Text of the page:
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It quickly becomes apparent how the Bessel sheet fits into the imaging landscape. Like other fluorescence microscopes, the Bessel sheet detects fluorescently tagged molecules within cells, letting biologists follow specific proteins and watch them interact with one another. The basic technique relies on fluorescent tags that absorb light—typically directed at a sample in a focused laser beam—and rerelease the energy as fluorescence, which the microscope captures to create an image. Up to a point, brighter fluorescence contributes to a clearer image, but there is a trade-off. Too much light exposure can make a cell sick, so living samples don’t survive long under the laser’s glare. What’s more, light destroys fluorophores’ ability to fluoresce, meaning even dead cells can be imaged only a brief time before their signal begins to fade. So, fluorescence microscopy often ends up being an exercise in compromise.
Capturing fluorescence becomes increasingly crucial as new technologies push the limits of both spatial resolution and speed. Higher-resolution microscopes must extract information faster, more frequently, and from ever-shrinking segments of a sample. Ideally, a microscope would glean information from each photon of fluorescence a sample emits. In practice, however, plenty of photons bounce off an illuminated sample and are lost forever.
Betzig and his team designed their new microscope to take better advantage of what they call the “photon budget.” Most microscopes illuminate a sample from the same objective lens that collects light, directing a beam all the way through the sample even though only a single plane is in focus at a time. At high-resolution, where every photon counts, this is a problem because light in out-of-focus regions activates fluorescence and damages cells, with no imaging payoff.
An alternative is to direct a sheet of light through the side of a sample, via a lens that lies perpendicular to the objective that collects the returned light. This approach confines the excitation much closer to the portion of the sample in focus. It’s an old idea—first proposed more than 100 years ago—that has recently been adapted to high-speed imaging of multicellular organisms. Ernst Stelzer, who was at the European Molecular Biology Laboratory in Heidelberg, Germany, and is now at the Frankfurt Institute for Molecular Life Sciences, resurrected the technique, Betzig says, taking advantage of the reduction in light damage to image living samples repeatedly over prolonged periods.
The thick sheets of light that have made Stelzer’s technique a success, however, obscure the tiny structures inside cells—a problem that Betzig’s team addressed with a Bessel beam. At its core, a Bessel beam is an extremely narrow beam of light that can be swept across a sample to create a thin sheet well suited for imaging subcellular structures. The Bessel’s central beam is surrounded by concentric rings of weaker light, however, which cause the same problems as any unwanted light sources do. So Betzig, Planchon, and Gao devised a few tricks to minimize the contaminating light. Rather than sweeping the beam continuously, they pulse the beam rapidly to eliminate out-of-focus blur—a technique also used in super-resolution microscopy called structured illumination. They combined this pulsing with two-photon microscopy, a method in which weakly exposed regions generate very little fluorescence. Together, these tricks add up to a microscope that collects unusually detailed images without damaging living cells.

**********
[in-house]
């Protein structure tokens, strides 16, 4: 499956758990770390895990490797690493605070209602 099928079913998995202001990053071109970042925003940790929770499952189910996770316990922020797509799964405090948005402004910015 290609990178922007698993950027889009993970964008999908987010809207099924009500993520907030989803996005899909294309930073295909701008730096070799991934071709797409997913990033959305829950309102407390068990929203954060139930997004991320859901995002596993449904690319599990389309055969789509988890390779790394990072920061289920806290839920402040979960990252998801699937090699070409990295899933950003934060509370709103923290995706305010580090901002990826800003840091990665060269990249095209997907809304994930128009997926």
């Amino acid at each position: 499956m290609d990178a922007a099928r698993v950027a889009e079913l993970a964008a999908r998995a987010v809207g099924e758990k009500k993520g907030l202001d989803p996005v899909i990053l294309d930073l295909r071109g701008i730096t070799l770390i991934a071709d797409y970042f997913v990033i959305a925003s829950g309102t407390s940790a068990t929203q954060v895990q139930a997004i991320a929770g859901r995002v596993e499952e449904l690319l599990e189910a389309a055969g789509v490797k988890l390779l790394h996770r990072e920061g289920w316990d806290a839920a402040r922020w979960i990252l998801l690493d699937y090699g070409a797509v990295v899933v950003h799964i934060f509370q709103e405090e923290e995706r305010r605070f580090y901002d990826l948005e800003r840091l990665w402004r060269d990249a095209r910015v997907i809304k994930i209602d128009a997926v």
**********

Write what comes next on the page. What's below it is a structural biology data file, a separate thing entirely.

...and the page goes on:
Gao, Planchon, and Chen help students mount their samples so they can receive the sheet of light created by the Bessel beam at the appropriate angle, then tweak the microscope’s parameters to accommodate variations in thickness, brightness, or background fluorescence. The Bessel beam sweeps quickly through each sample, collecting up to 200 images per second. As the microscope’s computer compiles the two-dimensional images into three-dimensional stacks and the first pictures begin to appear on the monitor, what is astonishing is the extraordinary detail apparent in all three dimensions.
Clare Waterman, director of the MBL physiology course, says she was blown away when she saw the Bessel sheet’s first images of her students’ cells. “I’ve been looking at light microscopy images and 3-D reconstructions for 20 years,” she says. “When you rotate a 3-D reconstruction, you always know what the z-axis is.” That is, even when a microscope produces crisp, detailed images in two dimensions, resolution almost always declines significantly in the third dimension. But the Bessel sheet images were different. “I could not tell what the z-axis was,” Waterman says. The cellular detail was clear from any angle.
The three-dimensional movies of migrating cells, which were grown in a collagen gel so they could move freely in any direction, settled for Waterman what she says had been an unresolved debate in her field. Waterman studies cell motility at the National Heart, Lung, and Blood Institute, and lately, she says, there’s been a big push to find out whether structures thus far observed only in cells squashed flat between a microscope slide and a coverslip are physiologically relevant. But, she acknowledges, “There’s been a reason we’ve been doing stuff on a coverslip for so long: because that’s where optics are good.” Technologies that image in three dimensions lack the spatial resolution to determine, for example, whether migrating cells truly project the long, flat extensions thought to propel their motion. “Well, we could certainly see two-dimensional, flat lamellipods with this [Bessel sheet] system that we could measure the thickness of, in every dimension.”